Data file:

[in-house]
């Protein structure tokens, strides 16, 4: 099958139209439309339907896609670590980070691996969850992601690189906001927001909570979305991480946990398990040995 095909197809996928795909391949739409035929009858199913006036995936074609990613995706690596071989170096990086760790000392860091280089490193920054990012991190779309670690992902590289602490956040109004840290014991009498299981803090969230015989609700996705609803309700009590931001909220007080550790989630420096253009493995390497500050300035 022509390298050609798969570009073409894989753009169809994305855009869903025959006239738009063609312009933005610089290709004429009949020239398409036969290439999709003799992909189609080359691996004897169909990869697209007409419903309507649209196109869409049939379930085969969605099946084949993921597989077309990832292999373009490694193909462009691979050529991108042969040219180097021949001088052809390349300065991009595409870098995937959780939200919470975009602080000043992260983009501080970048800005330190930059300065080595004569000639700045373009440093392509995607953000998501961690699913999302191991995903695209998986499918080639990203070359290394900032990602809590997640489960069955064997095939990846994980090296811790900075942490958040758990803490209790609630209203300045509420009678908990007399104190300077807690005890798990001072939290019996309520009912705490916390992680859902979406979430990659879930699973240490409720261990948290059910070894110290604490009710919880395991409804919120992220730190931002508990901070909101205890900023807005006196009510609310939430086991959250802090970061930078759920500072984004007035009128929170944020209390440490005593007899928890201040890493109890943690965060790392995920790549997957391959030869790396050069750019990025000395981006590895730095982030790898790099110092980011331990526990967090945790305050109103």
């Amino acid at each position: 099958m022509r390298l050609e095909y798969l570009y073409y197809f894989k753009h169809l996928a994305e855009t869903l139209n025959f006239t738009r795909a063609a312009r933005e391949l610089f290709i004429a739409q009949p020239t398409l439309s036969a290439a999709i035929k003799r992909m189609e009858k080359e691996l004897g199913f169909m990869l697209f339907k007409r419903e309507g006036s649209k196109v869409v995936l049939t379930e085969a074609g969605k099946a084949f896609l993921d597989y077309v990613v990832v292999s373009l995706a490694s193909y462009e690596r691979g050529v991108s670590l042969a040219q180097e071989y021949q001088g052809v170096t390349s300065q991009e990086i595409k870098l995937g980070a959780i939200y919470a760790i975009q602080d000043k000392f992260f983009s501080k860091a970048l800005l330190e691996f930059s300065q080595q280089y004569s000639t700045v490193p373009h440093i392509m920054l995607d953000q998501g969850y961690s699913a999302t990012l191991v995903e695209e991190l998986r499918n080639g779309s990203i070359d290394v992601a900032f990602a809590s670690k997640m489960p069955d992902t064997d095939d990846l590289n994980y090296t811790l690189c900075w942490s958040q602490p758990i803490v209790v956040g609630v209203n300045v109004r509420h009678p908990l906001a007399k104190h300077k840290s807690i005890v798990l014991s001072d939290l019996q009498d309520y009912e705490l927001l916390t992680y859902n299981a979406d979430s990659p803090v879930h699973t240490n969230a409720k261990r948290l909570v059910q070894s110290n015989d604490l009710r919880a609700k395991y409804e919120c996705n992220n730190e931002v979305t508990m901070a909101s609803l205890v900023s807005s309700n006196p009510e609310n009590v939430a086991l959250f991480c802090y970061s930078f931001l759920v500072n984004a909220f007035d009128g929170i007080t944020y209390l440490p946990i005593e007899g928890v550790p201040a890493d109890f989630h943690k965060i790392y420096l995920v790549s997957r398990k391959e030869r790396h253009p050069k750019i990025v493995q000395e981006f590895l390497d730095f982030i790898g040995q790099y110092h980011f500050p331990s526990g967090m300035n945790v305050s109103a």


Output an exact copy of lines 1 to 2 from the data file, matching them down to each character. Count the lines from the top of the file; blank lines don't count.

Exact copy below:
[in-house]
């Protein structure tokens, strides 16, 4: 099958139209439309339907896609670590980070691996969850992601690189906001927001909570979305991480946990398990040995 095909197809996928795909391949739409035929009858199913006036995936074609990613995706690596071989170096990086760790000392860091280089490193920054990012991190779309670690992902590289602490956040109004840290014991009498299981803090969230015989609700996705609803309700009590931001909220007080550790989630420096253009493995390497500050300035 022509390298050609798969570009073409894989753009169809994305855009869903025959006239738009063609312009933005610089290709004429009949020239398409036969290439999709003799992909189609080359691996004897169909990869697209007409419903309507649209196109869409049939379930085969969605099946084949993921597989077309990832292999373009490694193909462009691979050529991108042969040219180097021949001088052809390349300065991009595409870098995937959780939200919470975009602080000043992260983009501080970048800005330190930059300065080595004569000639700045373009440093392509995607953000998501961690699913999302191991995903695209998986499918080639990203070359290394900032990602809590997640489960069955064997095939990846994980090296811790900075942490958040758990803490209790609630209203300045509420009678908990007399104190300077807690005890798990001072939290019996309520009912705490916390992680859902979406979430990659879930699973240490409720261990948290059910070894110290604490009710919880395991409804919120992220730190931002508990901070909101205890900023807005006196009510609310939430086991959250802090970061930078759920500072984004007035009128929170944020209390440490005593007899928890201040890493109890943690965060790392995920790549997957391959030869790396050069750019990025000395981006590895730095982030790898790099110092980011331990526990967090945790305050109103």